Growing Number of European Countries Rolling Back COVID-19 Restrictions


Major economies in Europe have started to roll back COVID-19 restrictions that were implemented in recent weeks in response to a spike in cases and hospitalizations.

In the United Kingdom, people won’t have to wear masks in public or show proof they’ve been vaccinated to enter some venues like restaurants or pubs starting next Thursday.

“Because of the extraordinary booster campaign, together with the way the public have responded to the Plan B measures, we can return to Plan A in England and allow Plan B regulations to expire as a result from the start of Thursday next week,” Prime Minister Boris Johnson said several days ago.

The prime minister cited data suggesting the Omicron variant surge has “now peaked nationally.”

“And having looked at the data carefully, the Cabinet concluded that once regulations lapse, the government will no longer mandate the wearing of face masks anywhere,” Johnson also said.

In nearby Ireland, nearly all COVID-19 rules are expected to expire on Saturday morning, including capacity limits for outdoor and indoor events. Early closing times and some so-called social distancing measures have also been done away with, officials said last week.

“The main thing our government has to consider in our meeting today is issues around the timing as well as issues around financial support for businesses. As we’ve always said there won’t be a cliff edge for the removal of passports for business, but there will be an end,” said Ireland’s deputy head of government, Leo Varadkar, in public remarks.

French Prime Minister Jean Castex late last week said the country will start to roll back restrictions in the coming weeks, asserting that France’s COVID-19 case numbers and hospitalizations have improved.

Growing Number of European Countries Rolling Back COVID-19 Restrictions
A protester holds a placard reading “The truth will set you free” during a demonstration against the health pass and COVID-19 vaccines, on Trocadero plaza in Paris, on Jan. 15, 2022. (Geoffroy van der Hasselt/AFP via Getty Images)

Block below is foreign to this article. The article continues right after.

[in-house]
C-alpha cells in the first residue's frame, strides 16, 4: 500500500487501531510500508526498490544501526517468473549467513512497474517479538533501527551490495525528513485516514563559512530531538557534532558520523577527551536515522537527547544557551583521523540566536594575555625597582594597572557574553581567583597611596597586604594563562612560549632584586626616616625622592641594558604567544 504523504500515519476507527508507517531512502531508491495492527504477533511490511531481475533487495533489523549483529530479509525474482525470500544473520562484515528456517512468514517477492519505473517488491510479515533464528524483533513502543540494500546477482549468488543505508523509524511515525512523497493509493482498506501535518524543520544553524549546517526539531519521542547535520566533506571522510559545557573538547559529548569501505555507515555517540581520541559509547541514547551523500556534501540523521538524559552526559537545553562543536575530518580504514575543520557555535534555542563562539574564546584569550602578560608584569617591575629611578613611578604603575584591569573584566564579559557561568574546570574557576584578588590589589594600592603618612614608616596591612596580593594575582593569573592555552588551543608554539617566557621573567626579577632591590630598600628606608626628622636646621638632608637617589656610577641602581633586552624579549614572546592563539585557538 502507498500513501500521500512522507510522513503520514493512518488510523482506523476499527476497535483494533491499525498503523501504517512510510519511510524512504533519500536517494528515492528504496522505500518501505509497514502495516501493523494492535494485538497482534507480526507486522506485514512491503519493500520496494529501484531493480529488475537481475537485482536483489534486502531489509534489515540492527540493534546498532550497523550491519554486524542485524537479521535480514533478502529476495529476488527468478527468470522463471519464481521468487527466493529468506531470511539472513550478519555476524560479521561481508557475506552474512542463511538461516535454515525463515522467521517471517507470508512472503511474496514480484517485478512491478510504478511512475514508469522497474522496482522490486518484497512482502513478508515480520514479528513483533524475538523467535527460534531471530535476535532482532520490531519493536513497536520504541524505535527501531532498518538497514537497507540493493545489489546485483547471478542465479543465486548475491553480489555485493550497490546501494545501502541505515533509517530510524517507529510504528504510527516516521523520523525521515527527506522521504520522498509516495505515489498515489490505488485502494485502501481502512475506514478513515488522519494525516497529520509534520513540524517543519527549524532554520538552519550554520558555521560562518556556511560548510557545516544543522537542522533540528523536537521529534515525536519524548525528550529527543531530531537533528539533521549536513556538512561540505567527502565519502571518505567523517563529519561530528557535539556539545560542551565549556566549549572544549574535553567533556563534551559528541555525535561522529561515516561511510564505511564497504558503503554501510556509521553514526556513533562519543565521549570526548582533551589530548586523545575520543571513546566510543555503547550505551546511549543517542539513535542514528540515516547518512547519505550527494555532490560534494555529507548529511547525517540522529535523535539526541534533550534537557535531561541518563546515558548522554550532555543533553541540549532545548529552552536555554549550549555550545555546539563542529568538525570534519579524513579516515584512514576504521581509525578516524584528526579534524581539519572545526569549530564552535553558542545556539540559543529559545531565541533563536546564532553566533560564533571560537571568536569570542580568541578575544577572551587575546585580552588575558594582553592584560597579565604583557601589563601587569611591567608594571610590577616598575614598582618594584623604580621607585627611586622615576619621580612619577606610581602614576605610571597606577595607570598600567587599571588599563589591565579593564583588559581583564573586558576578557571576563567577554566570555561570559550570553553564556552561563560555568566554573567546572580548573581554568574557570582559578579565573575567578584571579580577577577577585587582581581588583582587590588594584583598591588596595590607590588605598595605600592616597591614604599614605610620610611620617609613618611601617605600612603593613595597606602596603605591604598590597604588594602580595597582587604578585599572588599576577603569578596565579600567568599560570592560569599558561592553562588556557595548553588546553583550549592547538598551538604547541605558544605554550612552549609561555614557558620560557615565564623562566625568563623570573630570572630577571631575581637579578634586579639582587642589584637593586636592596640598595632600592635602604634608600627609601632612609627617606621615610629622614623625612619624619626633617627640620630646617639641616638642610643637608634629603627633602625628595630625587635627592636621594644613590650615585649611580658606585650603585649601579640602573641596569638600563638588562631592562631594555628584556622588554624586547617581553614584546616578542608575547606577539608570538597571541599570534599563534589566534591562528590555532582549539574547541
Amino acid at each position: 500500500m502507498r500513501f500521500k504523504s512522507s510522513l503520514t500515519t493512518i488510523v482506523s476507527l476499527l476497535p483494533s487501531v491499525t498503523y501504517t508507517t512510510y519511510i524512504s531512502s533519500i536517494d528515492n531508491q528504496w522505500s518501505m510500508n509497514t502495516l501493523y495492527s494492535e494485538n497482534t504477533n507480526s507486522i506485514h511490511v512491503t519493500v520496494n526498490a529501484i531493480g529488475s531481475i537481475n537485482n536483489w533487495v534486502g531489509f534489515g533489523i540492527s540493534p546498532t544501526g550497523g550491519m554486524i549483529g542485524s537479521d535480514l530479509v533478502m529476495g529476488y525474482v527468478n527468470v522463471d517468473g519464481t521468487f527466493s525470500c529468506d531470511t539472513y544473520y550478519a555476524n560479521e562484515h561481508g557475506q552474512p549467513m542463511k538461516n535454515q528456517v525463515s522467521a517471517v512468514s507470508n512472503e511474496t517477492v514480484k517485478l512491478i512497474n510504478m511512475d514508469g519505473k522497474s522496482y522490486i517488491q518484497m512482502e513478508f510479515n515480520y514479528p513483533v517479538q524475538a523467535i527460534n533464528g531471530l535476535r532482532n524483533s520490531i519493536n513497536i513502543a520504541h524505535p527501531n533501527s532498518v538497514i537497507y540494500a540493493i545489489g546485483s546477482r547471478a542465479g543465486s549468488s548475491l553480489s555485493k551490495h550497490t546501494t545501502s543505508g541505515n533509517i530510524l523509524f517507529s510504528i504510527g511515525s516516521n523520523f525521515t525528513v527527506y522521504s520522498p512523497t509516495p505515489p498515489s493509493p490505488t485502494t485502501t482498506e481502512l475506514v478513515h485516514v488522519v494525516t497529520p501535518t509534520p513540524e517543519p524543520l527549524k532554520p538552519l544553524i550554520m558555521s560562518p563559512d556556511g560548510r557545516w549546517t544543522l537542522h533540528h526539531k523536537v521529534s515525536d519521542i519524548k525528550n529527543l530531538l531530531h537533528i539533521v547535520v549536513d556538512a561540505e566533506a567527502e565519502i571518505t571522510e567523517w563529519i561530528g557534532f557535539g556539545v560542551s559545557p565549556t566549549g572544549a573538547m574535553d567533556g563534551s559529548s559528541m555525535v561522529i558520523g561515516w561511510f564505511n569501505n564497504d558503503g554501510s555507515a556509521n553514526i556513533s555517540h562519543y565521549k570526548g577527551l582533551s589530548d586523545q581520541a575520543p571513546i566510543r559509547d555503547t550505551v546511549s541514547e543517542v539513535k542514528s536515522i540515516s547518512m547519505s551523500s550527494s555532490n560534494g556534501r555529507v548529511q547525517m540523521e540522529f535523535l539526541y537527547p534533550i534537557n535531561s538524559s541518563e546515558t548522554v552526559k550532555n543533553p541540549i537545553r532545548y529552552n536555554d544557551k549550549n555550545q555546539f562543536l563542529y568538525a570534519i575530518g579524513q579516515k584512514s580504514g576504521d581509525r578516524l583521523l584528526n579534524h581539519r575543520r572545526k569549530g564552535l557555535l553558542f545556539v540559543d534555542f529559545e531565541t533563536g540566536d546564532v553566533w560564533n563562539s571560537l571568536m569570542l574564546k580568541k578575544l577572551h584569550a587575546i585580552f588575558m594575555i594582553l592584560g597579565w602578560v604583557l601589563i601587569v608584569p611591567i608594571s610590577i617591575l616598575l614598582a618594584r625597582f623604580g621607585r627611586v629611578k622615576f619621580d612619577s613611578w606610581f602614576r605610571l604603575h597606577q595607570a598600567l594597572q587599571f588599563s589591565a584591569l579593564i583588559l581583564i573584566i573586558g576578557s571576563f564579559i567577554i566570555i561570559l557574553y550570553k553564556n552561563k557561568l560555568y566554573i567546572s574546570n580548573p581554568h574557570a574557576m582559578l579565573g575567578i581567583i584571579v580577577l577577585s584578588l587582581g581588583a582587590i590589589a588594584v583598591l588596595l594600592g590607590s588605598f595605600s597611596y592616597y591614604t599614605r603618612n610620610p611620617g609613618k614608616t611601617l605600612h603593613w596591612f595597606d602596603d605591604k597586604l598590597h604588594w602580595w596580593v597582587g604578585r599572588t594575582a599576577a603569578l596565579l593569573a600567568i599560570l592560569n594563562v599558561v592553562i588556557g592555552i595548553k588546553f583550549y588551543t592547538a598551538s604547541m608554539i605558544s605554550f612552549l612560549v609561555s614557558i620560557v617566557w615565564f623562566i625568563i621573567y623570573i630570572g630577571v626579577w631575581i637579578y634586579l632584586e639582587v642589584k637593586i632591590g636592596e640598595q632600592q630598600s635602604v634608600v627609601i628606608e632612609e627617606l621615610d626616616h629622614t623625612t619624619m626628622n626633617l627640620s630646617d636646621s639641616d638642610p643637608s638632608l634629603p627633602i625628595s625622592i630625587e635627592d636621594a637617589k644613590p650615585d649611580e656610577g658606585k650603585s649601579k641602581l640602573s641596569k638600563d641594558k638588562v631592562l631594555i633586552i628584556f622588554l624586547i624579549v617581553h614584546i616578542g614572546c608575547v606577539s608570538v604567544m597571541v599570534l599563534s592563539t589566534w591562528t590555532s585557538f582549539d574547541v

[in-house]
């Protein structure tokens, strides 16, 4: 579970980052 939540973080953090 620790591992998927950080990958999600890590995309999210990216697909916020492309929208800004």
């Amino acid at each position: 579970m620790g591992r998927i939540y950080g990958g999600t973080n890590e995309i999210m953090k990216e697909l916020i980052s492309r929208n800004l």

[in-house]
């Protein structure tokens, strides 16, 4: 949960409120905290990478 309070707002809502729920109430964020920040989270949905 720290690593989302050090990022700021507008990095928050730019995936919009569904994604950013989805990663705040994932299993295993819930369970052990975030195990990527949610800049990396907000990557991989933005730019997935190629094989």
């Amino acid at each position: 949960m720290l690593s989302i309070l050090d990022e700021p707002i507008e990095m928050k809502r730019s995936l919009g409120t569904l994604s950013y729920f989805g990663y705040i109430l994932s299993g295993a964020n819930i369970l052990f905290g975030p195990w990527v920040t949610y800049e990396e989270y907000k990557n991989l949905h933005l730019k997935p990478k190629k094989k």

“This exceptional wave is not over, but the situation is starting to evolve more favorably,” Castex remarked on Thursday. However, he tied the easing of restrictions with France’s new COVID-19 vaccine passport that comes into effect on Monday, and which some critics have described as draconian and has drawn mass protests in recent days.

Castex and other French officials said that the vaccine passport system may be done away with entirely if the COVID-19 situation in the country further improves. Health Minister Oliver Veran said Thursday it would depend on how many people are hospitalized.

“We are a bit more confident in saying we can relax some of these constraints and let people return to life as normal as possible,” Veran said, according to France24.

Outdoor mask mandates, audience capacity limits at some venues, and working from home won’t be required on Feb. 2, French officials said. Nightclubs will also be permitted to reopen in mid-February.

On Jan. 20, Spain’s prime minister, Pedro Sanchez, told reporters that the European Union should approach COVID-19 in the same manner that it approaches influenza, as frequent studies and data have shown the Omicron variant is far less virulent than previous variants.

“What we are saying is that in the next few months and years, we are going to have to think, without hesitancy and according to what science tells us, how to manage the pandemic with different parameters,” he said Monday, reported The Associated Press.

Meanwhile, Germany and Austria appear to still be forging ahead with plans to make COVID-19 vaccines mandatory for everyone who is eligible in the coming weeks. Austrian rules stipulate massive fines worth thousands of euros and other penalties for those who refuse to comply.

But the nearby Czech Republic has abandoned plans to make the shot compulsory following widespread protests in Prague and other cities, according to the office of new Prime Minister Petr Fiala.

“We’ve agreed that vaccination against COVID-19 won’t be mandatory,” Fiala said during remarks last week. “This does not change our stance on vaccination. It is still undoubtedly the best way to fight COVID-19 … however, we do not want to deepen fissures in society.”